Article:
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Aviation Accident

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NTSB Identification: DEN01FA030
The docket is stored in the Docket Management System (DMS). Please contact Records Management Division
Nonscheduled 14 CFR
Accident occurred Wednesday, December 20, 2000 in JACKSON, WY
Probable Cause Approval Date: 02/20/2002
Aircraft: Hawker Siddeley HS-125-700, registration: N236BN
Injuries: 4 Uninjured.

NTSB investigators either traveled in support of this investigation or conducted a significant amount of investigative work without any travel, and used data obtained from various sources to prepare this aircraft accident report.

The airplane was flying a full instrument landing system (ILS) approach to runway 18 at a high altitude airport (elevation 6,445 feet), in a mountainous area, at night. The control tower was closed for the night. The airport was located in a national park, and, therefore, the runway lights were not left on during the night. During non-tower operation hours, the procedure for turning on the runway lights called for the pilot to key the microphone multiple times on the Common Traffic Advisory Frequency (CTAF), which was the tower frequency. The copilot of the accident airplane made multiple attempts to turn on the runway lights using the UNICOM frequency, which had been the CTAF until about 6 months before the accident. The captain continued his landing approach below approach minimums without the runway lights being on. While in the landing flare, the captain reported that strong cross-winds and blowing snow created a "white-out" weather condition. The airplane touched down 195 feet left of the runway centerline in snow covered terrain between the runway and taxiway. Two ILS Runway 18 approach plates were found in the airplane. One was out of date and showed the UNICOM frequency as the CTAF. The other was current and showed the tower frequency as the CTAF.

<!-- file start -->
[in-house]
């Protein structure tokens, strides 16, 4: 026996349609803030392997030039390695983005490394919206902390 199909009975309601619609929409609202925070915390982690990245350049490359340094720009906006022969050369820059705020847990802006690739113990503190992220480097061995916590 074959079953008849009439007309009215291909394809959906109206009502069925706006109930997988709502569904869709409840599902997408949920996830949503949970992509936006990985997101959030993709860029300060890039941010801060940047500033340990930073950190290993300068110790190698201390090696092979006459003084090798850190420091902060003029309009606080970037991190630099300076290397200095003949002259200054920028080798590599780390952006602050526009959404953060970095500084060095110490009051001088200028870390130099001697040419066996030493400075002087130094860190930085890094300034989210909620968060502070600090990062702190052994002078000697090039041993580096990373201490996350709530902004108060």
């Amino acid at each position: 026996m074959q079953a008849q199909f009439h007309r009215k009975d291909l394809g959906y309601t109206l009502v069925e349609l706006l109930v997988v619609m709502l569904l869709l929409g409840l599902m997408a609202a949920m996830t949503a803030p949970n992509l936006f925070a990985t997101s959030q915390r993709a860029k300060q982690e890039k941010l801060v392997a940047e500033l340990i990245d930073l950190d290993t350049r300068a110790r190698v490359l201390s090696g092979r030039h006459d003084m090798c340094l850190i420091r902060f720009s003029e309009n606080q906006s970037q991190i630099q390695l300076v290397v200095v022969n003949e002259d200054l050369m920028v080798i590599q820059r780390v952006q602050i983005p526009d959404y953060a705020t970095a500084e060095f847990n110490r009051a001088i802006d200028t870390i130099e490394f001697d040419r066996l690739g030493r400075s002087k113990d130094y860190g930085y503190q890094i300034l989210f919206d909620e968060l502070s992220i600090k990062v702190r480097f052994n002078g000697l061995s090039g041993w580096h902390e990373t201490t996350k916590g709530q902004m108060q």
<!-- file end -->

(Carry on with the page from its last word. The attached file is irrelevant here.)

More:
The National Transportation Safety Board determines the probable cause(s) of this accident as follows:
  • The pilot's failure to follow IFR approach procedures and perform a missed approach when the runway was not in sight below approach minimums. Contributing factors were the copilot's failure to follow current ILS approach procedures and use the correct frequency to turn on the runway lights, the snowy whiteout conditions near the ground, and the dark night light conditions.